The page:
News National Liberal Party’s Teena McQueen stuns Q&A audience with outrageous remarks
Updated:

Liberal Party’s Teena McQueen stuns Q&A audience with outrageous remarks

Teena McQueen was groaned at by the audience during her debut on Q&A. Photo: ABC/Q&A
Share
Tweet Share Reddit Pin Email Comment

Liberal Vice President Teena McQueen shocked the Q&A audience when she publicly defended Donald Trump, described Milo Yiannopoulos as an “entertainer” and claimed white supremacy is “not growing” in Australia.

The Liberal Party federal representative became the focus of criticism and mockery on Monday night’s program for her outrageous comments, which also included an accusation that Greens leader Richard di Natale spews hate speech.

Making her Q&A debut, Ms McQueen began the program by rushing to the US President’s defence as the release of Robert Mueller’s report into collusion between the Russian government and the Trump campaign was discussed.

Ms McQueen falsely declared Mr Trump had been “exonerated” by the Mueller report, which found no evidence of collusion with Russia.

“There’s nothing there. I mean, it’s two years of wasted presidency, two years of the Democrats going crazy and, you know, he did nothing to interfere with the report,” she said.

To make it seem she knew exactly what she was saying, Ms McQueen then made reference to the pair’s brief meeting when Mr Trump was running Miss Universe pageants.

“I think I may be the only person here that’s actually spent time with Trump,” she said.

“He was not racist, not sexist, none of those things.”

Feminist author and fellow panellist Roxanne Gay provoked applause from the audience when she shot back at Ms McQueen, saying “just because you didn’t have an experience with him doesn’t mean he hasn’t done these terrible things”.

Ms McQueen went on to defend Mr Trump’s “grab her by the p***y” comments.

“I just made a joke about a cock earlier on,” she said. “I don’t think there’s much difference there.”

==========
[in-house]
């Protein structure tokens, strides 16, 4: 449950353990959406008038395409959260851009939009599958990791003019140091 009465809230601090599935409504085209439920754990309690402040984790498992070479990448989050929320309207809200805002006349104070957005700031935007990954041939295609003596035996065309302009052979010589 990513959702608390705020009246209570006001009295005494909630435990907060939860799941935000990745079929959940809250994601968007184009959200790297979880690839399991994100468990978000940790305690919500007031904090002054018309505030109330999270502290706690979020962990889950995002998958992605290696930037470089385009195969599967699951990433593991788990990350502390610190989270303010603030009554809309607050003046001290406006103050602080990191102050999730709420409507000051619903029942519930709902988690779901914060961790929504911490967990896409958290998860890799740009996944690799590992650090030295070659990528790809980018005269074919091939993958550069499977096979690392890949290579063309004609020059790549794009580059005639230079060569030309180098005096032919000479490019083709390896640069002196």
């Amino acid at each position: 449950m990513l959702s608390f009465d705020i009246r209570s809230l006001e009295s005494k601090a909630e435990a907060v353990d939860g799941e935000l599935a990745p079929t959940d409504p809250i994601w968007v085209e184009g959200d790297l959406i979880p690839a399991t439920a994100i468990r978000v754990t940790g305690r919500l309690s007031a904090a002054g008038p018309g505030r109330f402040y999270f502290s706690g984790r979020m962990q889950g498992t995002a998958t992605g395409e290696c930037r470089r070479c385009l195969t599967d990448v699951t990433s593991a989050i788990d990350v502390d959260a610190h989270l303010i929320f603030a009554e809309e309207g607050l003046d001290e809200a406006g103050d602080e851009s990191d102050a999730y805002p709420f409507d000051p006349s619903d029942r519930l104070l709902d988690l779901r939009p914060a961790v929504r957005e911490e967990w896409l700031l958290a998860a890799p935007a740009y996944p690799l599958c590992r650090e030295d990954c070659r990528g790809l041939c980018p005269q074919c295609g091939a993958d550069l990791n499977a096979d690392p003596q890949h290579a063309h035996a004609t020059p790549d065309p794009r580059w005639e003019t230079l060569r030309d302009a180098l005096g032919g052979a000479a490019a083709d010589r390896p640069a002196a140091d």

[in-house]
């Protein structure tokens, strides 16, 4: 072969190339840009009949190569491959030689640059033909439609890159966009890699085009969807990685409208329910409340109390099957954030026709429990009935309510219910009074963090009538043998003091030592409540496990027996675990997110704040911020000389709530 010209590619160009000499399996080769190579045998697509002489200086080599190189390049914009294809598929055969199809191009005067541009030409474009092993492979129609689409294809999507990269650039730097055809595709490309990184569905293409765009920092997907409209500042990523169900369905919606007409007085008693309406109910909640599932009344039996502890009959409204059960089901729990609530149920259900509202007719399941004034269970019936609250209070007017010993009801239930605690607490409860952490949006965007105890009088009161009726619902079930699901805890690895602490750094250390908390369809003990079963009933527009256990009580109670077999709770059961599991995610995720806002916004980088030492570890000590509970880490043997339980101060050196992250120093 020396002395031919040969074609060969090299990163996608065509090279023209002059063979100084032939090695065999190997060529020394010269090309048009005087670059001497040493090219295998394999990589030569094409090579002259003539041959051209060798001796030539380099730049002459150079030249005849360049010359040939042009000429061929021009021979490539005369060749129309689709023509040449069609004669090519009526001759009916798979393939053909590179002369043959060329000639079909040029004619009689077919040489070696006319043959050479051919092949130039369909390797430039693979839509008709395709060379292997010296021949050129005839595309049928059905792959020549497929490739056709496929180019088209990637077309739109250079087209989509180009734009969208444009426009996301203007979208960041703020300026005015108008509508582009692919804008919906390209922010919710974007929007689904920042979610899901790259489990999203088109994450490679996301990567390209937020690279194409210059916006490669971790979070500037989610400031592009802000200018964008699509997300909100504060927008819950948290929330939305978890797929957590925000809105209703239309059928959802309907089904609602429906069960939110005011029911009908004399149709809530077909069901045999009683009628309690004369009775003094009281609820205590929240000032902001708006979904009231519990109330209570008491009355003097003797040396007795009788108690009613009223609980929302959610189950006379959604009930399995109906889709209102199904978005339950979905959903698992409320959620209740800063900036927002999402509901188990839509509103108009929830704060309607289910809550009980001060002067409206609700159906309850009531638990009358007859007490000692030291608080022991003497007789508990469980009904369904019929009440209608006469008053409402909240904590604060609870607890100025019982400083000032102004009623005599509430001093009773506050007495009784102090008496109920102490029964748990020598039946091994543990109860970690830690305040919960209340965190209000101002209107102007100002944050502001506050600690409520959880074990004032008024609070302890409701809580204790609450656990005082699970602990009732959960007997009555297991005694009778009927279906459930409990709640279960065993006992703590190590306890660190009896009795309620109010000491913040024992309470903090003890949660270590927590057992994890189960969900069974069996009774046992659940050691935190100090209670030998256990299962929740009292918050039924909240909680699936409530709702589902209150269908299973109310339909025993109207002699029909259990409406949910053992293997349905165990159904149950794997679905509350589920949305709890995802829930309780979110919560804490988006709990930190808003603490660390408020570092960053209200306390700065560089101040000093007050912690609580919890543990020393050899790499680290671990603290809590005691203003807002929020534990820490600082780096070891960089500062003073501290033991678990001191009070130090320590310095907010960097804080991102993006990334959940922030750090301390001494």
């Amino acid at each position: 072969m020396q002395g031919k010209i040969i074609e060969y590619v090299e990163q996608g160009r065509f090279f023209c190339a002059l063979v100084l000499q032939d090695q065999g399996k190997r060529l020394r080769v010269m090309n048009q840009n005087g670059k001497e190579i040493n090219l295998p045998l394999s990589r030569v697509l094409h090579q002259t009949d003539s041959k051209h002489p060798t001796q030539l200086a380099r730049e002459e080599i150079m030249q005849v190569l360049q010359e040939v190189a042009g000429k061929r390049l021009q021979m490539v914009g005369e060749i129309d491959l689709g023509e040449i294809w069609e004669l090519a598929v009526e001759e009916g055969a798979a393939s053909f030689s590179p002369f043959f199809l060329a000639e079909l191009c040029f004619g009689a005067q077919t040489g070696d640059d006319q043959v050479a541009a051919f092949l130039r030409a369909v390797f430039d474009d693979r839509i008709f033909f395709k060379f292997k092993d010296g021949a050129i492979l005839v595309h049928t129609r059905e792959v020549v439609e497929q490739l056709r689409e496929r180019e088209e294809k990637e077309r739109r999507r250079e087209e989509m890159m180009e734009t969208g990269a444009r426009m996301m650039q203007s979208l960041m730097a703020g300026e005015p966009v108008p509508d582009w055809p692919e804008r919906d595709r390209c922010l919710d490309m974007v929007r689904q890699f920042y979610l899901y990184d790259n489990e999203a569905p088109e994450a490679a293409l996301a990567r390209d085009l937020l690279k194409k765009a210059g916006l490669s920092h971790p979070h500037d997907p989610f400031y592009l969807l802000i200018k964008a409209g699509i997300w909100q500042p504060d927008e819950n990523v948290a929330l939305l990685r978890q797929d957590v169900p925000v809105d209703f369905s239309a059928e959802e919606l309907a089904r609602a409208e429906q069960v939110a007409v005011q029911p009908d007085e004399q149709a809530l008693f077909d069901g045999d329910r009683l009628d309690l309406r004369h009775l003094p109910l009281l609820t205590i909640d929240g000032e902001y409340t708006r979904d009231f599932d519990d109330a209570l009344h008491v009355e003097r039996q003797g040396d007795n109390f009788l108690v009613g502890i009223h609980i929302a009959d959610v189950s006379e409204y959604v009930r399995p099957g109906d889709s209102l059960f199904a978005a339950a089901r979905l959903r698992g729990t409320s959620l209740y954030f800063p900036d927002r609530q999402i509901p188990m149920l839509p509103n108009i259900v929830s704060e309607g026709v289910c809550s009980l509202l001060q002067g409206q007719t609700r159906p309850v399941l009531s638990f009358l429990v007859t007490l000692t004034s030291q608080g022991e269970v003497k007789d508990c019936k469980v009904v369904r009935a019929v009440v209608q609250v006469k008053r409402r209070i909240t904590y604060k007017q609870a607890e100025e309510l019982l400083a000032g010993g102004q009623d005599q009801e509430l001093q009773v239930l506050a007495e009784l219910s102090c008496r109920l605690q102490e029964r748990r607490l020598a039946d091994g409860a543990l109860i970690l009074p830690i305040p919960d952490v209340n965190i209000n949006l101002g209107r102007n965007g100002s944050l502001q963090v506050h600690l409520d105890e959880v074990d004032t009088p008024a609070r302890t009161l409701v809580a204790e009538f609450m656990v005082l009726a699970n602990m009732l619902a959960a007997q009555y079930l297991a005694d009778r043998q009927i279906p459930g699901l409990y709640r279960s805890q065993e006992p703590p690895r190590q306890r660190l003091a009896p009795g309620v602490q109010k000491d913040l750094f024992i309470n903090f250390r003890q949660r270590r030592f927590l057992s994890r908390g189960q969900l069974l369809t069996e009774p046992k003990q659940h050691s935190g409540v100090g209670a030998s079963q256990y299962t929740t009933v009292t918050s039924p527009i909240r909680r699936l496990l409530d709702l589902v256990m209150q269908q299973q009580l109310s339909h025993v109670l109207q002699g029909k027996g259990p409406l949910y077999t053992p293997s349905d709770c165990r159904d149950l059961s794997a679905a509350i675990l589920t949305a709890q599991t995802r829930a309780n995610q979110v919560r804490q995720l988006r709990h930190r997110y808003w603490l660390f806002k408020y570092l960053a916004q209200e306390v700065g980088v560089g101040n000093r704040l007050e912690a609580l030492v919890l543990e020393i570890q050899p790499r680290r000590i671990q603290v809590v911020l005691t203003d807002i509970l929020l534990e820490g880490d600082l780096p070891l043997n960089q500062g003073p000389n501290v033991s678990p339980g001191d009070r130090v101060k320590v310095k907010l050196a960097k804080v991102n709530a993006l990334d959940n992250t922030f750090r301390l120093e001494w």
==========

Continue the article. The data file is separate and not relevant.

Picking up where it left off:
Ms Gay disagreed.

“I joke about bodies constantly, it’s awesome, but I’m not going to talk about grabbing a woman’s body just because I have an attraction to her. It’s called self-control,” she explained.

As the debate turned to free speech following the Christchurch massacre, Ms McQueen described controversial far-right activist Milo Yiannopoulos “as an entertainer”.

“No-one could possibly take Milo seriously,” she said.

Ms Gay immediately disputed her claim, saying “hundreds of thousands of people in the United States take Milo seriously”.

“They follow him. They pay money to go see him speak,” she said.

Ms McQueen later called out the Greens leader for supposedly engaging in the “worst hate speech I’ve heard recently”.

Ms McQueen accused Mr di Natale of having “incited violence” against News Corp columnist Andrew Bolt.

“The vile language used against conservatives is disgraceful”.

Labor MP Tony Burke interjected, saying: “I am going to defend Richard Di Natale in this, absolutely,”

“To imply that somebody who is standing up against racism is guilty of the same sort of hate speech as the people who have allowed the hatred that we’ve seen in the last couple of weeks to fester and to have a base and be legitimised by so many people — it just doesn’t add up,” Mr Burke said.

In response to a video question about the rise of neo-Nazism in Adelaide, Ms McQueen advised they simply “call the police and you get these people dealt with and carted away”.

“Perhaps I’m in a bubble – I don’t see the growth of white supremacists that I hear constantly,” Ms McQueen said after host Tony Jones pressed her about whether she understood why people were scared.

“I mean, I’ve been to Adelaide many times, and I’m not doubting the questioner there, but if you see evidence of something like that, there’s laws to protect people from that, and you get them carted off and deal with them,” she said.

-with agencies

Comments
View Comments